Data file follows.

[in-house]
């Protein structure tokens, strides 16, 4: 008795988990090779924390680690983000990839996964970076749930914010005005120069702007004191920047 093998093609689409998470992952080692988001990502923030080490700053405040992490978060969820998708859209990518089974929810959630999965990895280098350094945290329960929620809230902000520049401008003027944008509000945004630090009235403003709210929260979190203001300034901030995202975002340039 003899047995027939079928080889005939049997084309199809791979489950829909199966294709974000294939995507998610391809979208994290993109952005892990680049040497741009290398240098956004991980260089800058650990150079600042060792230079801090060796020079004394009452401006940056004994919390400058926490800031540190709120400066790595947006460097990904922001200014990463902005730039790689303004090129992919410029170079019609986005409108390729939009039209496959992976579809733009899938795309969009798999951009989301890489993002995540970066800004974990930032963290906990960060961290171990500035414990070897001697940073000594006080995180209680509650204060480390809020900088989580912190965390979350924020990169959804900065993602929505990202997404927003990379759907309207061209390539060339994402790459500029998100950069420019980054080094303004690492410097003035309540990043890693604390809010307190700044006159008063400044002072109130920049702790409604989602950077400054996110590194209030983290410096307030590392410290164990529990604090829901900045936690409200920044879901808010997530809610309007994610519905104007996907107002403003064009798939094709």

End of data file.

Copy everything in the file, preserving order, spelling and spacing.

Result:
[in-house]
């Protein structure tokens, strides 16, 4: 008795988990090779924390680690983000990839996964970076749930914010005005120069702007004191920047 093998093609689409998470992952080692988001990502923030080490700053405040992490978060969820998708859209990518089974929810959630999965990895280098350094945290329960929620809230902000520049401008003027944008509000945004630090009235403003709210929260979190203001300034901030995202975002340039 003899047995027939079928080889005939049997084309199809791979489950829909199966294709974000294939995507998610391809979208994290993109952005892990680049040497741009290398240098956004991980260089800058650990150079600042060792230079801090060796020079004394009452401006940056004994919390400058926490800031540190709120400066790595947006460097990904922001200014990463902005730039790689303004090129992919410029170079019609986005409108390729939009039209496959992976579809733009899938795309969009798999951009989301890489993002995540970066800004974990930032963290906990960060961290171990500035414990070897001697940073000594006080995180209680509650204060480390809020900088989580912190965390979350924020990169959804900065993602929505990202997404927003990379759907309207061209390539060339994402790459500029998100950069420019980054080094303004690492410097003035309540990043890693604390809010307190700044006159008063400044002072109130920049702790409604989602950077400054996110590194209030983290410096307030590392410290164990529990604090829901900045936690409200920044879901808010997530809610309007994610519905104007996907107002403003064009798939094709």